There are plenty of obstacles in solar construction that can cause significant delays and jeopardize installers’ schedules if they’re not prepared for them. The biggest lesson DMH Solar (No. 43 on the 2020 Top Solar Contractors list) founder David Heilman learned in 2019 was that it’s better to own the equipment to physically remove those obstacles than to rely on someone else to deliver it.
DMH Solar of Lebanon, Pennsylvania, has been constructing PV arrays primarily in the Eastern U.S. since 2012. Heilman entered the solar industry several years before and cut his teeth in running construction crews.
“After about three years of that I split ways and went on my own because I started to notice that the mechanical end is very in-depth, just like electrical, because there’s so many different parts,” he said.
DMH install crews handle system assembly, excavation and mounting, and leave the electrical work to another contractor.
The rocky soils of states along the Atlantic shoreline, especially in New England, often warrant piledriving equipment to get ground-mounted solar foundations in place, and up until early 2019, DMH was renting excavators for on-site drilling.
“On every job, it’s always timing. When you find out you hit rock and you have to wait for a driller to come, you sign a contract, they have to mobilize and they’d have no sense of urgency,” Heilman said. “In the mechanical end of solar, we strictly make money on labor alone. I don’t buy the racking or anything – I’m the installer.”
After experiencing equipment delivery delays, and at one point needing to ask a direct competitor for assistance on a project, Heilman commissioned REV Drill of Maryland to build a smaller model of the excavator the company was renting.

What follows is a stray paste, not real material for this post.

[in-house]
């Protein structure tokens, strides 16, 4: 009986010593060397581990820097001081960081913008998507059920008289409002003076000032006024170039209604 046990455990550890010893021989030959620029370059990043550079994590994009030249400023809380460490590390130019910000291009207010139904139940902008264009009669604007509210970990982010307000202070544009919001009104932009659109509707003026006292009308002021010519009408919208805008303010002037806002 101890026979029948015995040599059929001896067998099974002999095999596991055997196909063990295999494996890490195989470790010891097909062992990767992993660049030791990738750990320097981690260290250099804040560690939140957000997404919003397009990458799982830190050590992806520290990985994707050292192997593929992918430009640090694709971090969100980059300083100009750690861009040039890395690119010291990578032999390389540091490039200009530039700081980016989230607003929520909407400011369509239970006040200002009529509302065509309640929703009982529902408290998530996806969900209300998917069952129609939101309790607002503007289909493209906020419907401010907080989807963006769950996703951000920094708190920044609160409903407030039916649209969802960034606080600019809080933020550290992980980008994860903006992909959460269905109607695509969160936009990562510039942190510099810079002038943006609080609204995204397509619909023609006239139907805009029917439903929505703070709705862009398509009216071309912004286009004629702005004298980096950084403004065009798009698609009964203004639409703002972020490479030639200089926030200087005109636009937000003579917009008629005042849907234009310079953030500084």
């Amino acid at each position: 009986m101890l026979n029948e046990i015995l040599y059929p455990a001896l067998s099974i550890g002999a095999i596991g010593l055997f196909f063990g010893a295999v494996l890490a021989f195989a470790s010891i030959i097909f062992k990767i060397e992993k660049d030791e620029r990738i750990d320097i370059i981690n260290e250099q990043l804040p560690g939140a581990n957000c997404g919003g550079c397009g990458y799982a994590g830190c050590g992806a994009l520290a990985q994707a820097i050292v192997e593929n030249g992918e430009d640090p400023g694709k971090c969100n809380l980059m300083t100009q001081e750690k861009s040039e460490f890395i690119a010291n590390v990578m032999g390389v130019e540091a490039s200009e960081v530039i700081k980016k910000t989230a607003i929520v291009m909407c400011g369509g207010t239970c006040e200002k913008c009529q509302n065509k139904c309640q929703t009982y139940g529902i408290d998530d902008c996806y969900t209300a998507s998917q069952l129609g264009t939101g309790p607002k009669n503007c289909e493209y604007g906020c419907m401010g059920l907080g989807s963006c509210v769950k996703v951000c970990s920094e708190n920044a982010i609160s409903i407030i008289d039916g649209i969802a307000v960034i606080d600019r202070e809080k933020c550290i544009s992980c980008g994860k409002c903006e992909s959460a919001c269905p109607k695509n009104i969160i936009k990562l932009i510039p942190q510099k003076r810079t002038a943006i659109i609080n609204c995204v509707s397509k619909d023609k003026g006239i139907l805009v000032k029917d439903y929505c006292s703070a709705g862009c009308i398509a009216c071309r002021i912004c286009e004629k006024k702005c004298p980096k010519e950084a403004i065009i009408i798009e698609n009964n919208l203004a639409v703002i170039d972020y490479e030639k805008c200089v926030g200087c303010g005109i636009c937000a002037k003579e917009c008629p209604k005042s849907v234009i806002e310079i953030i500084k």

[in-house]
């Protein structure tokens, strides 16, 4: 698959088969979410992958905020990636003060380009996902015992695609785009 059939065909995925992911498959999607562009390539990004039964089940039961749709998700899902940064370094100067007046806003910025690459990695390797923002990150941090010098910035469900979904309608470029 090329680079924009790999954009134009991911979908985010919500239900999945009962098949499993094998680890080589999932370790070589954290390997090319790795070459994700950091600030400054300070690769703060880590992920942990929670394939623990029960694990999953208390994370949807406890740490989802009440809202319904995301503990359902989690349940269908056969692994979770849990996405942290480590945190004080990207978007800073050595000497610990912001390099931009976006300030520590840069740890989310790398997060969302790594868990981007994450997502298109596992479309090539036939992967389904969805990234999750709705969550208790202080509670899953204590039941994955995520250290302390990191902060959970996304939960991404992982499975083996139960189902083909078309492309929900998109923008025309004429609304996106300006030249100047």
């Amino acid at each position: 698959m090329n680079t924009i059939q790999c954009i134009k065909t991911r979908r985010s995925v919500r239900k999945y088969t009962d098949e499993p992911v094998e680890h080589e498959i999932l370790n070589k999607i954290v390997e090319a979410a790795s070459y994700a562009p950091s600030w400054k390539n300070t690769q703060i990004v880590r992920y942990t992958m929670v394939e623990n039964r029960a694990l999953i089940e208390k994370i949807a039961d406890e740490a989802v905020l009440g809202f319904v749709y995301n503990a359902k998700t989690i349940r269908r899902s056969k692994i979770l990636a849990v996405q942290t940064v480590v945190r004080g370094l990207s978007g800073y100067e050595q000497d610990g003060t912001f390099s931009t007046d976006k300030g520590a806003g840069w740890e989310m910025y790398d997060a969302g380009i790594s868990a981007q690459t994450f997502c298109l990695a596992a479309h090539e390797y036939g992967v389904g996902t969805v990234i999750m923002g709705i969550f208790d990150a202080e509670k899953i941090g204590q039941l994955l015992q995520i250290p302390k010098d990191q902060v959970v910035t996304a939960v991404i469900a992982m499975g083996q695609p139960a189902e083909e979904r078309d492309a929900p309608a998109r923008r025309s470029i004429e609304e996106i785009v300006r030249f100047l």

This was in January 2019, and Heilman saw immediate returns on the decision to own custom machinery.
“I put it right on a job and I didn’t get finished with that job and I was already building the second [machine],” he said.
By March, DMH commissioned a second drill rig and shortly after acquired a couple of post pounders. These commissioned excavators lend themselves to better navigation on solar construction sites, Heilman said. The previously rented rigs were larger and made for use in other construction industries, like underwater drilling and bridge construction. These smaller excavators DMH commissioned can navigate rows of solar racking much easier than the larger models, Heilman said.
With the addition of post drivers, DMH installers are drilling holes for foundations with the rigs and pounding piers into place immediately after. Having this equipment on hand has made the company and its 22 employees more mobile and created install opportunities in states DMH previously avoided because of high rock presence. Install crews are traveling to solar construction sites with the drill rigs and post-pounders in tow, ready to work upon arrival.
“We put up a decent amount of money to make this work and we rolled the dice, because you just don’t know, and it ended up taking off really good for us,” Heilman said. “Now, it’s pretty much a given that customers know we can get through this rock, so it’s opened up the doors this year to doing double the work of last year. It’s just been a great thing.”
This story was featured exclusively in our 2020 Top Solar Contractors issue. See the issue and full list of top U.S. solar installers here.